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F1: Romain Grosjean hails the ‘halo’ after surviving horror crash

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Stewards recover the Haas F1 car following Romain Grosjean’s crash at the Bahrain GP

Stewards recover the Haas F1 car following Romain Grosjean’s crash at the Bahrain GP

Stewards recover the Haas F1 car following Romain Grosjean’s crash at the Bahrain GP

Tolga Bozoglu/Pool/AFP via Getty Images
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Stewards recover the Haas F1 car following Romain Grosjean’s crash at the Bahrain GP

Haas car split in two and burst into flames after hitting barriers at Bahrain GP

One-Minute Read Mike Starling
Monday, November 30, 2020 - 10:32am

Romain Grosjean said he’s “sort of ok” after walking away from a frightening crash at the Formula 1 Bahrain Grand Prix on Sunday. 

See related 
Video: What does driving with the F1 halo look like?

Haas driver Grosjean smashed into barriers on the first lap of the race at the Bahrain International Circuit and the impact split his car in two and it then burst into flames. 

Making contact with Daniil Kvyat’s Scuderia AlphaTauri just after turn three, Grosjean’s Haas “speared into the barriers” at an impact speed of 221kph (137.3mph), F1.com says. 

Incredibly, Grosjean emerged from his cockpit before being rescued by nearby marshals and medical officials - while flames engulfed the front half of his car, Sky Sports reports. 

The Frenchman spent the night in hospital after being treated for burns to his hands. X-rays revealed that he did not suffer any fractures.

In a medical update posted on Monday, the Haas F1 team said Grosjean is “continuing his convalescence at the Bahrain Defence Force (BDF) hospital having remained there overnight following Sunday’s incident at the Bahrain Grand Prix”. 

The statement said: “Treatment on the burns Grosjean sustained on the back of both his hands is going well. Grosjean was visited by Guenther Steiner, team principal of Haas F1 Team, on Monday and it is anticipated he will be discharged from the care of the hospital on Tuesday 1 December.”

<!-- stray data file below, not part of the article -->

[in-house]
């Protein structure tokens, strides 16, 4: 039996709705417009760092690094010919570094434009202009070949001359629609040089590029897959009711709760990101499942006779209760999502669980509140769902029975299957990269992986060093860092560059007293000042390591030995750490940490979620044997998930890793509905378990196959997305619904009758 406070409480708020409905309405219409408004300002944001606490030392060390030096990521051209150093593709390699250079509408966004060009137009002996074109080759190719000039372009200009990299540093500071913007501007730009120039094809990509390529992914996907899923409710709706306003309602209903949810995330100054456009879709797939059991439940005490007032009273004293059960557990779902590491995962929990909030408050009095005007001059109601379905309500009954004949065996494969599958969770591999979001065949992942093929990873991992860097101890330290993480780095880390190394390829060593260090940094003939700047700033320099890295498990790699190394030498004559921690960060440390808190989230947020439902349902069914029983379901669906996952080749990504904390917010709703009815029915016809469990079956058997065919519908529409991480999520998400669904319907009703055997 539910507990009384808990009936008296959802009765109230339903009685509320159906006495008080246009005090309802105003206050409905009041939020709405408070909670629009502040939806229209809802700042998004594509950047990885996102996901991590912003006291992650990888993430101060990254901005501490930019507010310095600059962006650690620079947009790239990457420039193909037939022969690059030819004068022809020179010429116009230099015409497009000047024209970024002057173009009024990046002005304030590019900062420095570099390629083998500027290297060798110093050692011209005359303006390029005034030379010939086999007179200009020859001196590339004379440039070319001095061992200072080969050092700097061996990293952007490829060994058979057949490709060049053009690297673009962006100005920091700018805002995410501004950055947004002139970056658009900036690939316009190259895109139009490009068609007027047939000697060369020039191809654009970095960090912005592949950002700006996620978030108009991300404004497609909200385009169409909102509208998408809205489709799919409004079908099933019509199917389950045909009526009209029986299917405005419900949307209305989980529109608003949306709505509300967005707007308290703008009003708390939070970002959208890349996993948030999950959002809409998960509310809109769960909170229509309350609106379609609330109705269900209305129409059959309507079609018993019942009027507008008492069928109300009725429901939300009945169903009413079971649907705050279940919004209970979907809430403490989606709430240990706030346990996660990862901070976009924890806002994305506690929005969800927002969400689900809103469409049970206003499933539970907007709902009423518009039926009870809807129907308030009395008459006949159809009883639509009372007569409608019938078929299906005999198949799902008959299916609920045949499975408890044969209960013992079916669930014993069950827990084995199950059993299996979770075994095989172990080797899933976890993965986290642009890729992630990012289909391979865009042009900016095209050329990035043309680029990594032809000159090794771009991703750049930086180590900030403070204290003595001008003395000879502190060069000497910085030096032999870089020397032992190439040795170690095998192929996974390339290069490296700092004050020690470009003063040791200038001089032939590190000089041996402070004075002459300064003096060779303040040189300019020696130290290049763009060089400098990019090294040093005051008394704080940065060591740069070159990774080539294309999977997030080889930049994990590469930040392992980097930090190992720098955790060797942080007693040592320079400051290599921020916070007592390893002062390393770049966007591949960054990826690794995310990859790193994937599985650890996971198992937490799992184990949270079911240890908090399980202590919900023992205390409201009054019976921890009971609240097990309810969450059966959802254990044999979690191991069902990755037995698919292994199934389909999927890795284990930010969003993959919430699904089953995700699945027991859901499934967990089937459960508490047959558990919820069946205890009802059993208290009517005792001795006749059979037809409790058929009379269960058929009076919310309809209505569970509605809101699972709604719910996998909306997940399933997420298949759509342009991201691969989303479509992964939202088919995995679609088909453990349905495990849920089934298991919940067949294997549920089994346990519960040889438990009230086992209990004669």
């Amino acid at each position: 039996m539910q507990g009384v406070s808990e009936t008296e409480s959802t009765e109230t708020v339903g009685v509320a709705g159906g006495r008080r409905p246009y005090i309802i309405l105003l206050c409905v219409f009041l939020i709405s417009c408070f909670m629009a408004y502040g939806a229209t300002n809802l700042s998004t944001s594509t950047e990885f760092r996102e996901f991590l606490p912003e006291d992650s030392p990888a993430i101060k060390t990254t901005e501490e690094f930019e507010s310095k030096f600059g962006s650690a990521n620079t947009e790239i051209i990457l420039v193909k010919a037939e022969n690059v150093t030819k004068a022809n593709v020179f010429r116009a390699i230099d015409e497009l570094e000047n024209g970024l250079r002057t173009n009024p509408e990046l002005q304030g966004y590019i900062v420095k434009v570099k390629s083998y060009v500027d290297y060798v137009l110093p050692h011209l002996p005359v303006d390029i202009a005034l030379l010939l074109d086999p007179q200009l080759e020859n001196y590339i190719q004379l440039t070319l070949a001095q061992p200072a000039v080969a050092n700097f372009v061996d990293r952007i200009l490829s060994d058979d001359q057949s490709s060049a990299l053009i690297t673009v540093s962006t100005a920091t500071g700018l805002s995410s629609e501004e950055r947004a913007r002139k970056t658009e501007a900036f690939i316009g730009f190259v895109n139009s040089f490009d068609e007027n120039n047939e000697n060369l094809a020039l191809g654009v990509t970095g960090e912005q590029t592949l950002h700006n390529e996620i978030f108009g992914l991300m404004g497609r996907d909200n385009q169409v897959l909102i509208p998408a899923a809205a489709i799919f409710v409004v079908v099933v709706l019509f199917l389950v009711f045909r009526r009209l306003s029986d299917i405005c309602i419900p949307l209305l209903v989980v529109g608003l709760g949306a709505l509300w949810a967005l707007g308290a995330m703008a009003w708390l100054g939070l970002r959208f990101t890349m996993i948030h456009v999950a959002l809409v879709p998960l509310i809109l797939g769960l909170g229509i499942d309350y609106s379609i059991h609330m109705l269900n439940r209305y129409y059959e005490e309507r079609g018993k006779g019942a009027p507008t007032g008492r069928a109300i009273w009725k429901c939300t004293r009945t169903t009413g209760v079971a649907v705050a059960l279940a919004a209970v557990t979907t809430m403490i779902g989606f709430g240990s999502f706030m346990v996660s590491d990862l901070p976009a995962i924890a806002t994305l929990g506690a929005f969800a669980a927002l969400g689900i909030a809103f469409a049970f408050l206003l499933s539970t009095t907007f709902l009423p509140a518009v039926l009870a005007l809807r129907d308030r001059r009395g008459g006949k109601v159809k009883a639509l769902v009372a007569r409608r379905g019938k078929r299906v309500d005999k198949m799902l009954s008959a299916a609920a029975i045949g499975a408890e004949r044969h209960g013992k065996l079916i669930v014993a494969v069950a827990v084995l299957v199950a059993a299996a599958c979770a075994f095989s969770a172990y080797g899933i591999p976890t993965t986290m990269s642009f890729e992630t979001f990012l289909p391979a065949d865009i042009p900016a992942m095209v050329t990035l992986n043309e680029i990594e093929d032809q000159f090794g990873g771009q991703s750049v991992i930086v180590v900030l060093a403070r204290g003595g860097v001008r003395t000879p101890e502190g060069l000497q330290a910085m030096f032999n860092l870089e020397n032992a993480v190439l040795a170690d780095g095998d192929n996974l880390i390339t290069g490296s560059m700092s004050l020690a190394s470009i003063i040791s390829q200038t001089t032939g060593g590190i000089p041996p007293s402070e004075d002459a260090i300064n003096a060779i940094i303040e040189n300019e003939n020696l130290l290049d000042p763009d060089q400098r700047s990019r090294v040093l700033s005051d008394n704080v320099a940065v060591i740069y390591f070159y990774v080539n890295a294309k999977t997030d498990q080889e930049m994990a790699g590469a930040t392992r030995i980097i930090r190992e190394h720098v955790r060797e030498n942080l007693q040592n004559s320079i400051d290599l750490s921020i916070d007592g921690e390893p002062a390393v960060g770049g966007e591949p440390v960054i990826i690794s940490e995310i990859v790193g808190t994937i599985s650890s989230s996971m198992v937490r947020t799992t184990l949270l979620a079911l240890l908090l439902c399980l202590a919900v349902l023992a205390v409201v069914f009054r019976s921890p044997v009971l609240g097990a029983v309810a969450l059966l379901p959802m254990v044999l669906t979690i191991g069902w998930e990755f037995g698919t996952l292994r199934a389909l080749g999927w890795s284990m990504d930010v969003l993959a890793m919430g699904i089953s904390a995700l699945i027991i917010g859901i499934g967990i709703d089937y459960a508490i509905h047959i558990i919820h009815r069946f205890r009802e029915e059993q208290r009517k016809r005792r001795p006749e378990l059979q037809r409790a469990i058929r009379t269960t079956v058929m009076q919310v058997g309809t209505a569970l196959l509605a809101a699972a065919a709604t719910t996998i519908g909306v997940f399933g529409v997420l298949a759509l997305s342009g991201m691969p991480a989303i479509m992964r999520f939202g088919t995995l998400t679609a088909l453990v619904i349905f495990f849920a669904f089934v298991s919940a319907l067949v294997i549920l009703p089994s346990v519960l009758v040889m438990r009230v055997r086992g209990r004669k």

‘Greatest thing we brought to F1’

The “halo” head protection device on F1 cars drew criticism from fans and team members when it was introduced in 2018. However, Grosjean said had it not been for the halo he “wouldn’t be able to speak to you today”. 

Designed to deflect tyres and debris away from the driver’s head, the halo is a piece of carbon fibre-wrapped titanium that curves around the cockpit. It’s held in place by a single strut in front of the driver and two mounts bolted onto the chassis behind.

Speaking in a video message Grosjean said: “Hello everyone, just wanted to say I’m okay, well, sort of okay. Thank you very much for all the messages. 

“I wasn’t for the halo some years ago but I think it’s the greatest thing we brought to Formula 1 and without it I wouldn’t be able to speak to you today.”

The FIA, F1’s governing body, is launching an investigation into the accident in Bahrain. “We will look at it all and undertake a full investigation of the whole incident, and what we can learn,” race director Michael Masi told Sky Sports F1.

‘Halo saved the day - and Romain’

Ross Brawn, Formula 1’s managing director of motorsport, said there’s “no doubt” that the halo saved Grosjean’s life. 

“The barrier splitting was a classic problem many years ago and normally it resulted in a fatality,” Brawn told Sky Sports F1. “There is absolutely no doubt the halo was the factor that saved the day - and saved Romain. All the team behind it just need crediting for forcing it through.”

Mercedes star Lewis Hamilton won the grand prix in Bahrain and in his post-race interview he said the incident was a “stark reminder” of the dangers of F1. 

“Naturally it was terrifying to see,” said the seven-time world champion. “I haven’t seen something like that for a long, long time and it really hits home for a driver because I think whilst we all are competing for each other and want to beat each other we definitely, I would think, want safety for everyone and worry about one another when there is an issue, when there is a crash. 

“So I’m really grateful that he’s safe and was able to get out. But I think it’s a real stark reminder of just how dangerous this sport can be.”  


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